There’s a simple reason you can’t walk on water: Humans are so big that the force of gravity overcomes the so-called surface tension of water, making us sink. But for tiny creatures, surface tension—the force created when water molecules cling together—becomes dominant, allowing insects and other small animals to walk effortlessly over ponds and other liquid bodies. For a long time, most biologists ignored the air-water interface. But a growing number of studies are revealing how that interface—and surface tension itself—shapes a lot of the living world.
Take water striders. Using dyes and high-speed video, researchers have learned how the long-legged insects skate so effortlessly along the surfaces of ponds. By vigorously rowing along the surface, striders create swirls that help propel them forward, all without rupturing the water surface. Striders can even take off and land on water without breaking through—as in this video, slowed down 20 times.
Credit: David Hu and John Bush, Georgia Institute of Technology
Now imagine you have to bury a seed, but lack a trowel or even the fingers to dig a hole. Surface tension can solve that problem as well. A few seeds have long projections called awns that coil and uncoil with the changing humidity. In this video, the awn of a succulent plant, Pelargonium carnosum, is initially wet and straight, but it coils as it dries. (The movie plays 30 times faster than the actual process.)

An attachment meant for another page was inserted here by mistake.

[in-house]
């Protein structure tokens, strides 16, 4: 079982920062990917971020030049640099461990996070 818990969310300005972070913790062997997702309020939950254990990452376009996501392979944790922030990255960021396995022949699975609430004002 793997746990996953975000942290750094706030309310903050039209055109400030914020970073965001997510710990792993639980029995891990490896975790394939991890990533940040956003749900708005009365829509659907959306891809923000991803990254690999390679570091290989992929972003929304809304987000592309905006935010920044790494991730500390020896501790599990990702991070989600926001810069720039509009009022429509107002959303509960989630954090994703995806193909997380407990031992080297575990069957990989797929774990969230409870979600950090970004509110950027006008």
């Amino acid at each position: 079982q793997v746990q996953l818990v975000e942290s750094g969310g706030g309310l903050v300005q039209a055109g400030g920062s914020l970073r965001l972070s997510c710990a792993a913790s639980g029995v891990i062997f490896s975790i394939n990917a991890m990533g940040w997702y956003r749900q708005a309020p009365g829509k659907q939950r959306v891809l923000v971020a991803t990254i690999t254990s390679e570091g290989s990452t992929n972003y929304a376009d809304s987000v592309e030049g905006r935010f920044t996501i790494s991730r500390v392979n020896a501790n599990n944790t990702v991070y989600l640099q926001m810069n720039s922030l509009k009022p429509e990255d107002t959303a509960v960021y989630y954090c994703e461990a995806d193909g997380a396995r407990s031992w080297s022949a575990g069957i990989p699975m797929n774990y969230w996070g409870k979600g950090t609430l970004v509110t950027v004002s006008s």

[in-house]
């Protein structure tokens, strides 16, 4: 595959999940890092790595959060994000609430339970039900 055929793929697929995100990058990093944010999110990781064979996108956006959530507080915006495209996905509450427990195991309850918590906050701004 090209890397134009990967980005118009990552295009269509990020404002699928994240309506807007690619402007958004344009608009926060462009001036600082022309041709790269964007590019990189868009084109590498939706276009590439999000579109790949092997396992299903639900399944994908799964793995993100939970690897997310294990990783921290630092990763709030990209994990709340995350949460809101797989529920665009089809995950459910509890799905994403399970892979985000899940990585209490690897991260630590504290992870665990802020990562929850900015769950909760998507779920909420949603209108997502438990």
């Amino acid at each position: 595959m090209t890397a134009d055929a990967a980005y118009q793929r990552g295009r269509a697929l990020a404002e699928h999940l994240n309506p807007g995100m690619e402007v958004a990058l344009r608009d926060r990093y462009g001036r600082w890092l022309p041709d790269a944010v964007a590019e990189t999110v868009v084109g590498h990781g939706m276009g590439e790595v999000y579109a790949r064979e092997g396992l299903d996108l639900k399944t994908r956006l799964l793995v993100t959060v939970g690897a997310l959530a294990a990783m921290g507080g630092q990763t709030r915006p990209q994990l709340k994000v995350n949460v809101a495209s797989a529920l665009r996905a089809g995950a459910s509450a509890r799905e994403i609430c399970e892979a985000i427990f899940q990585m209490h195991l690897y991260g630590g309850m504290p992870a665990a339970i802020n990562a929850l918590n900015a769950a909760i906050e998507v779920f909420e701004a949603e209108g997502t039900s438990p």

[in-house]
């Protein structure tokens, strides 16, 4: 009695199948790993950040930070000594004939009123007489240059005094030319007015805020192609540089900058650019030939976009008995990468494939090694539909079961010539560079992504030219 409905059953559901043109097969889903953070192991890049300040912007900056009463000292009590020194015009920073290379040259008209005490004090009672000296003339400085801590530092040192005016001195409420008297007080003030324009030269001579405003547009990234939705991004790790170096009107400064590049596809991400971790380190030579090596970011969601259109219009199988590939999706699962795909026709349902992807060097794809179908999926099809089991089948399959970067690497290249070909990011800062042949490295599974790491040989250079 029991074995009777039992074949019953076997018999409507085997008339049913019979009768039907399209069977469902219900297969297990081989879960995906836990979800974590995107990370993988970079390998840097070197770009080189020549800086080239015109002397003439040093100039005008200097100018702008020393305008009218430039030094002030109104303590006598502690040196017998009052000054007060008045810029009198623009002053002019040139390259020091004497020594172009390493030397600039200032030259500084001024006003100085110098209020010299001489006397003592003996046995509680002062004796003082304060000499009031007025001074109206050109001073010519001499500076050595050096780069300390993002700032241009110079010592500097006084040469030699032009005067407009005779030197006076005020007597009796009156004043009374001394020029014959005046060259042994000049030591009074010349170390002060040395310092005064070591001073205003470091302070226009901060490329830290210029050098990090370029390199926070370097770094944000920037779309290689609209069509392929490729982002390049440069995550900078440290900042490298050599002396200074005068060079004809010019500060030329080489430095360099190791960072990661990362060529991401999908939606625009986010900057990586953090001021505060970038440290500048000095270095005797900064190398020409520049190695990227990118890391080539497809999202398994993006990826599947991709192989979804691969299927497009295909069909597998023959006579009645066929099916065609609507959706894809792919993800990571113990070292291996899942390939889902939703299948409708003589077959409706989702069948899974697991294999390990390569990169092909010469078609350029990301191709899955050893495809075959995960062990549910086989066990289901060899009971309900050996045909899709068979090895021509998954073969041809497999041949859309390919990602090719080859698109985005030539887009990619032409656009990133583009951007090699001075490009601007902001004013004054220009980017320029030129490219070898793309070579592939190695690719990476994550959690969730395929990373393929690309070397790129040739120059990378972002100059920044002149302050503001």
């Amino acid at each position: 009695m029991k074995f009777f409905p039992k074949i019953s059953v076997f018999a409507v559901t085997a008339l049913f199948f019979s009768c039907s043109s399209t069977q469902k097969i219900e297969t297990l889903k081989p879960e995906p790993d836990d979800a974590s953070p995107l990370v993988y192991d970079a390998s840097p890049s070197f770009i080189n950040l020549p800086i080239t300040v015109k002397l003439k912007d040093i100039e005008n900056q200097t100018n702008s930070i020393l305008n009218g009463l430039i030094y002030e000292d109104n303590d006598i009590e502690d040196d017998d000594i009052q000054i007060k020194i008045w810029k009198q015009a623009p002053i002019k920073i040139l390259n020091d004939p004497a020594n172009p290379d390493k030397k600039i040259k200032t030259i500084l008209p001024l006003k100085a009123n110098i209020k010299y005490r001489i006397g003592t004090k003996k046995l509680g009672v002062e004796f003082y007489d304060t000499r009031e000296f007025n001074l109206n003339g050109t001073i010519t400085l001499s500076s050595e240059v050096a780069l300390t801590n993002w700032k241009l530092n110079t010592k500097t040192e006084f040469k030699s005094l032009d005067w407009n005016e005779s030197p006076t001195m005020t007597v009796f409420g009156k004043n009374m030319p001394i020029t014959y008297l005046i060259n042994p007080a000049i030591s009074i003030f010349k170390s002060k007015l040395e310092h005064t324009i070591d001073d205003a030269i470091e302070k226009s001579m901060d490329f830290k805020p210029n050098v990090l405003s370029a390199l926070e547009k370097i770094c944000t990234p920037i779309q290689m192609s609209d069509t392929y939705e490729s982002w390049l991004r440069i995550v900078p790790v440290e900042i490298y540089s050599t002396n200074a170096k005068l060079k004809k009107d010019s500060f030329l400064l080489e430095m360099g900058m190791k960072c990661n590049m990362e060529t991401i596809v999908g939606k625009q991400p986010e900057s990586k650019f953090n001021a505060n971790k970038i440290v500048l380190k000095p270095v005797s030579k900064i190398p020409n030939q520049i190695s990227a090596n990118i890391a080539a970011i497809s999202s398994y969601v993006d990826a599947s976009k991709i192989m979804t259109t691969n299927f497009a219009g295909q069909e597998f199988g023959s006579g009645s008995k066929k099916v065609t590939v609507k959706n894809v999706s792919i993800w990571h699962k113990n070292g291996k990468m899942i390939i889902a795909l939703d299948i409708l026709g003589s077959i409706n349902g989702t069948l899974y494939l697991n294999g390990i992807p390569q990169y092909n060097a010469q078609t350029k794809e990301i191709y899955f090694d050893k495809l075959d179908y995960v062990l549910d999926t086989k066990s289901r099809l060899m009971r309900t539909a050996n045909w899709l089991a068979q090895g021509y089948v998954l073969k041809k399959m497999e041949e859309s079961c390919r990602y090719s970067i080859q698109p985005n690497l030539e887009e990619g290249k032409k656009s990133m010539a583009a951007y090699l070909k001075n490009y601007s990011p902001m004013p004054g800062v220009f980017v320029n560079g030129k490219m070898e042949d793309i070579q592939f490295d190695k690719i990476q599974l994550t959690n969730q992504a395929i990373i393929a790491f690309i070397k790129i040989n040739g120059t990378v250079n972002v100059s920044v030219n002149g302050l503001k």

Credit: Ho-Young Kim and Wonjong Jung
The balance between surface tension and gravity even affects how animals pee. In larger animals, urine exits a big enough tube in the body that surface tension doesn’t matter too much, and a steady stream gushes out. But with rats and other tiny creatures, urine exits their much tinier urinary tubes as single drops, pushed out one by one. The last drop can linger 10 minutes before falling, as in this video of a rat, goat, cow, and elephant urinating.
Credit: Patricia Yang and David Hu, Georgia Institute of Technology
Physicists have a pretty good understanding of how surface tension arises. The clingy water molecules attempt to minimize their connections with other types of molecules. So when something deforms the water surface, the displaced water molecules work to return to their minimum-energy configuration—unless the intruder itself attracts water molecules, in which case the water clings like glue.
For more on the many ways surface tension affects plants and animals, and even people, see “Water’s Tough Skin” in this week’s issue of Science.